Chainsaw safety

This snippet has been extracted from “Homeowner’s Complete Guide To The Chainsaw” By “Brian J. Ruth & Jen W. Ruth” Chainsaw safety is about risk control methods specific to chainsaws and chainsaw operations. “Tree Trimming Stockton CA” briefs you about the safety measures.

The risk of an accident or injury is always present, but actually having the mishap is entirely avoidable. It’s entirely up to you. Your attitude is key to not ever having a serious chainsaw accident. You have to decide to take seriously this business of learning how to use your chainsaw safely and well. You must put safety uppermost. In this chapter, I’ll tell you more about what that means.

With a new chainsaw in your hands, it’s very tempting to jump right over the obligatory pages of safety rules and exhortations and to get right into the “Assembly “ or “operating Your New tool” sections of the owner’s manual.

Chainsaw safety
Chainsaw safety

Let me say right now that is not a good idea with a chainsaw. It’s OK if you don’t want to read the safety information first. Maybe you are itching to assemble your new tool, and read about how to operate it. OK good, but do not plug in the chainsaw (if it is electric) or put any fuel into it (if it is gas- powered) until you have gone back and completely read all of the safety information in thee owner’s manual. Here’s why:

  • The chain in a chainsaw can move up to 68 mph. That is incredibly fast and you are holding that speed in your hands.
  • At full speed, more than 600 teeth will pass a given point per second. You cannot possibly react fast enough to get a hand, arm, leg, or your head out of the way.
  • Eighty- five percent of chainsaw injuries come from contact with a moving chain.
  • There are more than 100,000 chainsaw related injuries every year in the United States. In 2007, the U.S. Product Safety Commission estimated than more than 26,000 chainsaw injuries were treated in hospital emergency rooms.
  • The average number of stitches from a chainsaw accident is 110.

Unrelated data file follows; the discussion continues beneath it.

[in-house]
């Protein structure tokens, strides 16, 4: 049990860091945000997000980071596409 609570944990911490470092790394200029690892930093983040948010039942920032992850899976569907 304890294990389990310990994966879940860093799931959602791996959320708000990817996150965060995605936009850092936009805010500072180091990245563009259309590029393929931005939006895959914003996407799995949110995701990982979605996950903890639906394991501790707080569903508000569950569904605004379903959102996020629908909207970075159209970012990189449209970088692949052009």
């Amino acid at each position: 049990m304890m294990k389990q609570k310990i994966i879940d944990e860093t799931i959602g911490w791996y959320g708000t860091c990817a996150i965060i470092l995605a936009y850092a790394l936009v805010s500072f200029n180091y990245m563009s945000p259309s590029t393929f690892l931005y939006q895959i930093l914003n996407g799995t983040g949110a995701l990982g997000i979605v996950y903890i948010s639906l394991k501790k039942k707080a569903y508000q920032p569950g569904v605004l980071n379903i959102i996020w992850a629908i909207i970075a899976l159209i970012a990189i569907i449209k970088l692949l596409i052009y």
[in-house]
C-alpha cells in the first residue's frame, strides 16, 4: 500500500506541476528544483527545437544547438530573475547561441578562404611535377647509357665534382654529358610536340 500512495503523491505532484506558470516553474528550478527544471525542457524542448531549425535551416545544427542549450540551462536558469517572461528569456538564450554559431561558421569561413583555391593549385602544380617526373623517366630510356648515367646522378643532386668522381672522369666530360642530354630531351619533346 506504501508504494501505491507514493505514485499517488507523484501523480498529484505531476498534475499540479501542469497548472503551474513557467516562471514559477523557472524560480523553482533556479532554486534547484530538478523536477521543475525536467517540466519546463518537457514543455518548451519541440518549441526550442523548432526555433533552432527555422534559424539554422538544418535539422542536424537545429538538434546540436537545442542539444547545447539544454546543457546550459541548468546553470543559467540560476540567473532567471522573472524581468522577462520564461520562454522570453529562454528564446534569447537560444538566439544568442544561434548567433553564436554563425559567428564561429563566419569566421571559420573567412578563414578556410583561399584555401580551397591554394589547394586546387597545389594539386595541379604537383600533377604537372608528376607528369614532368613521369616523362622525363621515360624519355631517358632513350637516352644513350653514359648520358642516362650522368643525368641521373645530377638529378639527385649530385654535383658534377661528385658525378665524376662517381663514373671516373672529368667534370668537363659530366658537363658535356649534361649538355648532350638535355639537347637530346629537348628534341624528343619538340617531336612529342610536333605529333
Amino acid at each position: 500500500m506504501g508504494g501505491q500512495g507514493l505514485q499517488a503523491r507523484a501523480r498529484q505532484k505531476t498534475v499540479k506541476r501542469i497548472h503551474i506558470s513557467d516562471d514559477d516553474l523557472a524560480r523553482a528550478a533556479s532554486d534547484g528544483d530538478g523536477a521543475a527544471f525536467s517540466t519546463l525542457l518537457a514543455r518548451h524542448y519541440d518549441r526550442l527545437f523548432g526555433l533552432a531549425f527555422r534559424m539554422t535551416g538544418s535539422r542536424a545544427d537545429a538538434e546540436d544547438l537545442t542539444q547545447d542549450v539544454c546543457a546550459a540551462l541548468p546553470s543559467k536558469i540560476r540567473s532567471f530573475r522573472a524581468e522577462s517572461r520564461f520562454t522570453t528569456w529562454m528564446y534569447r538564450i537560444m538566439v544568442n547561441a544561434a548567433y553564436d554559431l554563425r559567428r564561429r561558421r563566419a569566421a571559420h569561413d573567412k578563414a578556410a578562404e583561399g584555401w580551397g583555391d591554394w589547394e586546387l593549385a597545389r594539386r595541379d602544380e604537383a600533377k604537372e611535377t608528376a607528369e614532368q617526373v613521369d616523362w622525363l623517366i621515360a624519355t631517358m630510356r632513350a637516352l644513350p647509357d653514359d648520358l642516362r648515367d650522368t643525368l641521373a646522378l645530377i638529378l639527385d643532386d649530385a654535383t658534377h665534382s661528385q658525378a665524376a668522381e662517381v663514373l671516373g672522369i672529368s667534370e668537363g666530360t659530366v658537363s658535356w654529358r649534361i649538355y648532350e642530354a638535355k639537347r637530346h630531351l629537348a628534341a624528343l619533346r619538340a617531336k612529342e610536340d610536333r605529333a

• A Chainsaw is one of the world’s most dangerous handheld power tools- especially in the hands of a new user.
  • There are good reasons why the chainsaw is a prop in many horror movies. Had enough? Me too.

Rather than giving you a long list of safety rules at this point, I’m going to discuss the problem more broadly, to help you understand the risks involved as well as your strategies for minimizing each risk.

Learning Safety

If you are a new chainsaw user or even if you have used one a few minutes before, here is my recommendation for the best way to learn about chainsaw safety. First, read this book cover to cover to get an understanding of how a chainsaw works and how to use one safely. Then, read the owner’s manual for your particular chainsaw, because it should make more sense after reading this book and will have additional information that will apply to your particular saw. Next, read the “Important Safety Rules” your owner’s manual, because by then you will understand why they are important. And finally, think about safety and ask about safety while you learn how to put on your safety gear, and think about safety, every time you use the saw. Take personal responsibility for not hurting yourself or anyone else while you work. Make it a point of personal pride.

Danger Points

I would like to mention right up front that I think there are three danger points when using a chainsaw.

  • Danger No. 1: The saw.
  • Danger No.2: The Tree.
  • Danger No.3: You.

We have already discussed the frequency and seriousness of chainsaw accidents, that in a recent year more than 26,000 chainsaw injuries were treated in hospital emergency rooms, and the fact that it takes 110 stitches to close the typical chainsaw wound.

There is no question that the chainsaw is a dangerous tool. However, you might be surprised to learn that although eighty- five percent of injuries come from contact with the moving chain, ninety percent of deaths related to chainsaw accidents are caused by trees or branches falling on the chainsaw operator or on bystanders.

Chainsaw safety
Chainsaw safety

Trees and parts of trees are large, heavy, and unpredictably springy. A large limb weighs several hundred pounds and a tree trunk might weigh several tons. A limb that is bent under the weight of the fallen tree can spring free with deadly force. For this reason it’s important that you learn to tell when a tree is leaning, what is a widow- maker (it’s any chunk of tree that might break loose while you’re standing underneath), how to read the tension in a limb, how to plan an escape route, and what is the correct sequence to follow when you want to fell a tree.

As for you, a casual attitude about chainsaw safety is perhaps your biggest risk. By this I mean you deciding for whatever reason that you can do without your personal protective equipment. You deciding that you are fit enough to hoist a heavy saw all dry long, without stopping to rest. You deciding you can continue working even when the daylight has faded into dusk, and even though you’re tired, hot, and thirsty. You deciding that you are immune to the risks, and exempt from safe practices. You forgetting even for a moment that you yourself are responsible for nut hurting yourself or anyone else with your hurting.

As for me, I find that taking the time to put on my safety gear helps me anchor my attitude in the safety zone and focus on what I’m doing.

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